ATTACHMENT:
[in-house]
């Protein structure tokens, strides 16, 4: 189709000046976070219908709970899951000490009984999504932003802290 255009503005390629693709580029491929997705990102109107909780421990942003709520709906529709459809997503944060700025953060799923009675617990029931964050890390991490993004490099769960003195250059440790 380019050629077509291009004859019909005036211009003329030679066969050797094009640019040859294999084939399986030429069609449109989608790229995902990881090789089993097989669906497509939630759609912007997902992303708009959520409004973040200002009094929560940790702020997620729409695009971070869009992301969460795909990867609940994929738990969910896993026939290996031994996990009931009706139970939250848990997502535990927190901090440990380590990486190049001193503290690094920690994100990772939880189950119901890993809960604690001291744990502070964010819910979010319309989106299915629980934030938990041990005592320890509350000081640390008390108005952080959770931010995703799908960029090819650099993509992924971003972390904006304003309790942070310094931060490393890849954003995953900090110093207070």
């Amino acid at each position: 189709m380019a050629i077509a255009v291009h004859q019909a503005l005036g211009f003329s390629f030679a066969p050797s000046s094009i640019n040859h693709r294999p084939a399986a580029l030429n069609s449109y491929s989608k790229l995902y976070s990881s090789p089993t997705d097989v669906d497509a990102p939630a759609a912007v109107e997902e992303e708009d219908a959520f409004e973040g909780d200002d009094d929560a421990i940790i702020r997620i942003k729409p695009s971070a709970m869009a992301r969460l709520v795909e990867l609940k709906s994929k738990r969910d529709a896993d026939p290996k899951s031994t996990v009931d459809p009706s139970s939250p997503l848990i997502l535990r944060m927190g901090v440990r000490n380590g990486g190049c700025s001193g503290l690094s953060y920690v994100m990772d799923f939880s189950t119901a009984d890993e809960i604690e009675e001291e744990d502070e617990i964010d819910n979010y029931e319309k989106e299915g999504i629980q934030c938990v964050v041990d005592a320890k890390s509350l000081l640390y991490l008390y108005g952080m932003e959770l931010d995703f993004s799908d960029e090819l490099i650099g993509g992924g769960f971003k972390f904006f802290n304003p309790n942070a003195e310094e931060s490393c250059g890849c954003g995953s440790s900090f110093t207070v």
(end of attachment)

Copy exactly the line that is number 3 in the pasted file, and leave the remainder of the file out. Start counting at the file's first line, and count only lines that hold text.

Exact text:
């Amino acid at each position: 189709m380019a050629i077509a255009v291009h004859q019909a503005l005036g211009f003329s390629f030679a066969p050797s000046s094009i640019n040859h693709r294999p084939a399986a580029l030429n069609s449109y491929s989608k790229l995902y976070s990881s090789p089993t997705d097989v669906d497509a990102p939630a759609a912007v109107e997902e992303e708009d219908a959520f409004e973040g909780d200002d009094d929560a421990i940790i702020r997620i942003k729409p695009s971070a709970m869009a992301r969460l709520v795909e990867l609940k709906s994929k738990r969910d529709a896993d026939p290996k899951s031994t996990v009931d459809p009706s139970s939250p997503l848990i997502l535990r944060m927190g901090v440990r000490n380590g990486g190049c700025s001193g503290l690094s953060y920690v994100m990772d799923f939880s189950t119901a009984d890993e809960i604690e009675e001291e744990d502070e617990i964010d819910n979010y029931e319309k989106e299915g999504i629980q934030c938990v964050v041990d005592a320890k890390s509350l000081l640390y991490l008390y108005g952080m932003e959770l931010d995703f993004s799908d960029e090819l490099i650099g993509g992924g769960f971003k972390f904006f802290n304003p309790n942070a003195e310094e931060s490393c250059g890849c954003g995953s440790s900090f110093t207070v």